Reinhardt V 1993. Nonspecificdiarrhea in the alpha-male of a breeding troop: A case report.Laboratory Primate Newsletter 32(1), 4
"Bob's prompt recovery from intractable diarrhea uponbeing removed from his troop suggests that asserting his roleas alpha-animal constituted a chronic social challenge that mayhave altered his resistance to facultative pathogens and/or autonomicneural tone, to produce diarrhea."

Rolland RM 1991. A prescription forpsychological well-being. In Through the Looking Glass. Issuesof Psychological Well-being in Captive Nonhuman Primates NovakMA, Petto AJ (eds), 129-134. American Psychological Association,Washington DC
"By far the most common physical problem that I treatas clinical veterinarian is trauma sustained by macaques in group-housingsituations."

White G, Hill W, Speigel G, ValentineB, Weigant J, Wallis J 2000. Conversion of canine runs to groupsocial housing for juvenile baboons. AALAS 51st National MeetingOfficial Program, 126
"Our Division recently converted two rooms equipped with10 stainless steel, elevated floor canine runs into rooms providingsocial housing for young baboons. The detachable walls were removedto create larger primary enclosures and tops were fitted withstainless steel panels to provide complete containment. ... Ourgroup has trained the juvenile baboons [6 months to two yearsof age] to enter squeeze cages through guillotine openings availablein the front door of the primary enclosures."

Wolfensohn S, Peters A 2005. Refinementof neuroscience procedures using non human primates. AnimalTechnology and Welfare 4, 49-50
It is demonstrated that long-tailed macaques with cranial implantscan be group-housed without undue risk. "Contrary to initialexpectations we have not found any increased incidence in infectiondue to the presence of other animals or foraging substrate."

(2,1,b) Group-housing:Group Formation/Introduction/Integration

Baboons (Papio spp.)

Else JG, Tarara R, Suleman MA, EleyRM 1986. Enclosure design and reproductive success of baboonsused for reproductive research in Kenya. Laboratory AnimalScience 36, 168-172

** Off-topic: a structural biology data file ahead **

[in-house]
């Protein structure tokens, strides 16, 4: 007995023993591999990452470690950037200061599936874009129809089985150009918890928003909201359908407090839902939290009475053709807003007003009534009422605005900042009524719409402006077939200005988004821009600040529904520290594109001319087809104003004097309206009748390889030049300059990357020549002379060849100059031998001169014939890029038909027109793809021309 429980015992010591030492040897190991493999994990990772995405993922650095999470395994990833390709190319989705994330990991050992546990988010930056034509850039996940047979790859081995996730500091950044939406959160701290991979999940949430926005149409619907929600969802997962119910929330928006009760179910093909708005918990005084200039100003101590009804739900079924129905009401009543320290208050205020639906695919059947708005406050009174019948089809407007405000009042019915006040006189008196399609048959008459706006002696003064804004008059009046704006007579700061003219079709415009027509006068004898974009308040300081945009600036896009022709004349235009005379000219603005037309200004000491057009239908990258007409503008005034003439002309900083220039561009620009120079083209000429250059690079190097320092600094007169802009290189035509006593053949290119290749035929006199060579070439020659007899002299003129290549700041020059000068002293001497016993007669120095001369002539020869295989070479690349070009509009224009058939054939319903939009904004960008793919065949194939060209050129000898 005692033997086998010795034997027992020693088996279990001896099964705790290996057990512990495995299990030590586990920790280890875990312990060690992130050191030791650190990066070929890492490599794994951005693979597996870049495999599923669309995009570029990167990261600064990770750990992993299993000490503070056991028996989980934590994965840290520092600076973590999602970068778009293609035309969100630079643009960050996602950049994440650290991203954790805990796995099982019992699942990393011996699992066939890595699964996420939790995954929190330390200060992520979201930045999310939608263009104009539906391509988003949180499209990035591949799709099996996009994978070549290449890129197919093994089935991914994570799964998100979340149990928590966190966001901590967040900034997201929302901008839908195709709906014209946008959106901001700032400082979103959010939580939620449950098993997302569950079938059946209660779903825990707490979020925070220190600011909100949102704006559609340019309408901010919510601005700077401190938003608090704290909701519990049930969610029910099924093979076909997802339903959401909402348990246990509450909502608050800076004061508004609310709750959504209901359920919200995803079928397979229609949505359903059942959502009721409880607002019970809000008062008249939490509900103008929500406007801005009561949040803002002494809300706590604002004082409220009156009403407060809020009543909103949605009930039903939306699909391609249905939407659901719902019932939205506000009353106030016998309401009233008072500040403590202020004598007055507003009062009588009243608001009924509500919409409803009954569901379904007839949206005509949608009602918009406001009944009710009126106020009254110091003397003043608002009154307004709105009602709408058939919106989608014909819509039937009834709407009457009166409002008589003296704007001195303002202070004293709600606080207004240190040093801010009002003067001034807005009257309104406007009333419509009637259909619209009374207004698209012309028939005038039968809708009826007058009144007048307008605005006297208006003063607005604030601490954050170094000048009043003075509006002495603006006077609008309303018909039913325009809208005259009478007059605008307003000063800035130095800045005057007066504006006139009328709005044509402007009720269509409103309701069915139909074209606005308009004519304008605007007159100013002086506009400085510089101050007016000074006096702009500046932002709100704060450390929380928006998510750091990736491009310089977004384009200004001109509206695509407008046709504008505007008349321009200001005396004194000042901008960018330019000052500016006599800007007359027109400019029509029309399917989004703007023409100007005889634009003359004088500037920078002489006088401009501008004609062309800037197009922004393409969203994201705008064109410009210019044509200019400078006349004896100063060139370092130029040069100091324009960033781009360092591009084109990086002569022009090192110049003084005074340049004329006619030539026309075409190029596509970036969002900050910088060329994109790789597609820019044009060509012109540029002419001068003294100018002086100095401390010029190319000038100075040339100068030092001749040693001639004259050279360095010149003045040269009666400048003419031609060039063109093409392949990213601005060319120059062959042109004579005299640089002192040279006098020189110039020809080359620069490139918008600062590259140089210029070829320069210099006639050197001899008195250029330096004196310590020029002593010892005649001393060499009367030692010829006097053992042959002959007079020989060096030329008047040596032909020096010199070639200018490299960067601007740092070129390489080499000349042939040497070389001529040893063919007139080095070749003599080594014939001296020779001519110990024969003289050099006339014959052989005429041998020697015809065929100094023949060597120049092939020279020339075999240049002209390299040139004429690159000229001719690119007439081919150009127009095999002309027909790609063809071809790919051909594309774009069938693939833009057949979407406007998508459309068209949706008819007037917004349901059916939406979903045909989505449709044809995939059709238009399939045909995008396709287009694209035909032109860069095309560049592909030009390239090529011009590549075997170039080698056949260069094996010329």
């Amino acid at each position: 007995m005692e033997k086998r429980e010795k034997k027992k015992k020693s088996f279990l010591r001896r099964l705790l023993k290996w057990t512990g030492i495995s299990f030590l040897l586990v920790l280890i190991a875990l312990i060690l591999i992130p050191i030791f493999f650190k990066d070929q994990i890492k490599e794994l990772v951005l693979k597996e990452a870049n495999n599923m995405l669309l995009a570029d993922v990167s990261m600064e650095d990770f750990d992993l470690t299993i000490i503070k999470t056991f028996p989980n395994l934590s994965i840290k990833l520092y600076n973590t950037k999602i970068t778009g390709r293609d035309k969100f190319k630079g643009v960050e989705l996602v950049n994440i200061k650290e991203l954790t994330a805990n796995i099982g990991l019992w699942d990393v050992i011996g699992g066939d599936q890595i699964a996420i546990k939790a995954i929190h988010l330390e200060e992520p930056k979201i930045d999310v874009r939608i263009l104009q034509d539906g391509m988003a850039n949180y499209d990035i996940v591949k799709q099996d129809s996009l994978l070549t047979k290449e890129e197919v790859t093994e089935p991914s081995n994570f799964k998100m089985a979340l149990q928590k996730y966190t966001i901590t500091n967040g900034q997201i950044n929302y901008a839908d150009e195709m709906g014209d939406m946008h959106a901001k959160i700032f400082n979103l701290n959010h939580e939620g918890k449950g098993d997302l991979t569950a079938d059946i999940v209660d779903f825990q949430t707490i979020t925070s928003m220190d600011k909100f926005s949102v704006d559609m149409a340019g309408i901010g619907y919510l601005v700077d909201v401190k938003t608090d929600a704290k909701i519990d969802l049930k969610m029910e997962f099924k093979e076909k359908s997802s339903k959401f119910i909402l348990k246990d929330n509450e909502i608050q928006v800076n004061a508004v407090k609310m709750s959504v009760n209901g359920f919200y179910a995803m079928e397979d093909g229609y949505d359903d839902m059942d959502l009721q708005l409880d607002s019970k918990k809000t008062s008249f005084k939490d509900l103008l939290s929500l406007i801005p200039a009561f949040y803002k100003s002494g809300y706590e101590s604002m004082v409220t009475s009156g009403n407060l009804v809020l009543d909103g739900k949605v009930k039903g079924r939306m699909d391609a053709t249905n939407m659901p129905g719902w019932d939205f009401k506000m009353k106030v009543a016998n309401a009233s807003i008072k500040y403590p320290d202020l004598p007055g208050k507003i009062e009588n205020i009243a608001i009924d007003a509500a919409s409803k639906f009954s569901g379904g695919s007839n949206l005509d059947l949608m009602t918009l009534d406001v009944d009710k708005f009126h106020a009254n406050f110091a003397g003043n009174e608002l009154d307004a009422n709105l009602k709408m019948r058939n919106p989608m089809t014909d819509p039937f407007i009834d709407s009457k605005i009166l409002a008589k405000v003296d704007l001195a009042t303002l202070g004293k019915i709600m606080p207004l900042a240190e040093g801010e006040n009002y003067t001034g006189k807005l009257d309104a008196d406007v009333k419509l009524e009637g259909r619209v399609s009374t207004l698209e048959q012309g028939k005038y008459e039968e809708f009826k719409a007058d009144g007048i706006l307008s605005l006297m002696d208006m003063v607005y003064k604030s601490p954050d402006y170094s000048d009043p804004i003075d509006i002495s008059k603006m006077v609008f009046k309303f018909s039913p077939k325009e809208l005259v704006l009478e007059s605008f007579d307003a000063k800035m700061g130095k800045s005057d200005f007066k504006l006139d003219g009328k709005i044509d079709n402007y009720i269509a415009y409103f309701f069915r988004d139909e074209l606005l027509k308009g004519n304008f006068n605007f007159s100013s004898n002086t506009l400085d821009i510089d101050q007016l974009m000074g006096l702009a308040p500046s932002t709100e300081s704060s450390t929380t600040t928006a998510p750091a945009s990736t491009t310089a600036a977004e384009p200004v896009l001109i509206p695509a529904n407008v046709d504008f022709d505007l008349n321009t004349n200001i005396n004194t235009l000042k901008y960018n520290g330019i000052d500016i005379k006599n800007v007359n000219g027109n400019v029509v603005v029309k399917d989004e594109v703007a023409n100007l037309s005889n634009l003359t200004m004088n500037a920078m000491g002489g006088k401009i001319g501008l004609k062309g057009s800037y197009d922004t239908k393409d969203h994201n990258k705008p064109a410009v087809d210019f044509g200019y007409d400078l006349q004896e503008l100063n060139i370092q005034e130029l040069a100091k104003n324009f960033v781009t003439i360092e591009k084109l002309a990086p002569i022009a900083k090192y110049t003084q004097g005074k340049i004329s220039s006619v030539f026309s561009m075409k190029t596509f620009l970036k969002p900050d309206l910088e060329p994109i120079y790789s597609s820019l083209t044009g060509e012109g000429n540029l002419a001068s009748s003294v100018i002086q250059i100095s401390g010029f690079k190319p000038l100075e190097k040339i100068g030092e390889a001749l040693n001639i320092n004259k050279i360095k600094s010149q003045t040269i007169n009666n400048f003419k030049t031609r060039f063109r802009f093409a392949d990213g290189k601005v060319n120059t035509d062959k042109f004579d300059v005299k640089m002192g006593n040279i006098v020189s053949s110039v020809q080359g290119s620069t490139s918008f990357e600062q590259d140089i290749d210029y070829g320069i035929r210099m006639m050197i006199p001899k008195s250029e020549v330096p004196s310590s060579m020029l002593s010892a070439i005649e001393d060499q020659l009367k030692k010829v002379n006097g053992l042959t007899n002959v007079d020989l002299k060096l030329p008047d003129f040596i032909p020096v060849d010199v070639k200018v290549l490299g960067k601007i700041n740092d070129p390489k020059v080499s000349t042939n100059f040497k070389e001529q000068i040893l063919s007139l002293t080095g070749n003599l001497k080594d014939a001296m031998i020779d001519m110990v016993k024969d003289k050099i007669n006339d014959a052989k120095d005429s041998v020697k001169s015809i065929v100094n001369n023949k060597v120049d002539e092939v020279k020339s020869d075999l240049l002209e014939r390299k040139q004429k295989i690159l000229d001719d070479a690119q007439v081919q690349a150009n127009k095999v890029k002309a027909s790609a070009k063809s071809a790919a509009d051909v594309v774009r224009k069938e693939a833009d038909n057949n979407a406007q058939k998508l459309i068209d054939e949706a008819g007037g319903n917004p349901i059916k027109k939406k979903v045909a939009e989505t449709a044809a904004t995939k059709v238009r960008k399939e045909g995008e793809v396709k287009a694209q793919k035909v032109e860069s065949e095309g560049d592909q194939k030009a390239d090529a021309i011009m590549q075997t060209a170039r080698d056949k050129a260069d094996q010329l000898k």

"The [75] females were introduced first to the cage andgiven an opportunity to stabilize. The [6] males, whose canineteeth had been cut, were paired for at least one week prior toplacement with females. Eight animals were removed within thefirst month due to fight wounds and general incompatibility."

Wallis J, Hartley D 2001. Comparing two methods of forming large socialgroups of captive baboons (Papio spp.). American Journal of Primatology 54(Supplement1), 54-55
The formation of a large group of previously singly caged baboons[unspecified sex] was most successfully accomplished gradually,by first allowing individuals to live in small groups.
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Capuchin monkeys (Cebus apella)

Bayne K, Dexter SL, Suomi SJ 1991.Social housing ameliorates behavioral pathologyin Cebus apella. LaboratoryPrimate Newsletter 30(2), 9-12
No serious aggression was associated with group formation oftwo females and four males.

Cooper MA, Thompson RK, BernsteinIS, de Waal FBM 1997. The integration of stranger males into agroup of tufted capuchin monkeys (Cebus apella). AmericanJournal of Primatology 42, 10
"The introductions were noteworthy for their early lackof both aggression and affiliation. Unlike the macaque model,in which aggression occurs immediately and relationships are settledquickly, the social integration of male capuchins was a gradualprocess."

Fragaszy D, Baer J, Adams-Curtis L1994. Introduction and integration of strangers into captive groupsof tufted capuchins (Cebus apella). International Journalof Primatology 15, 399-420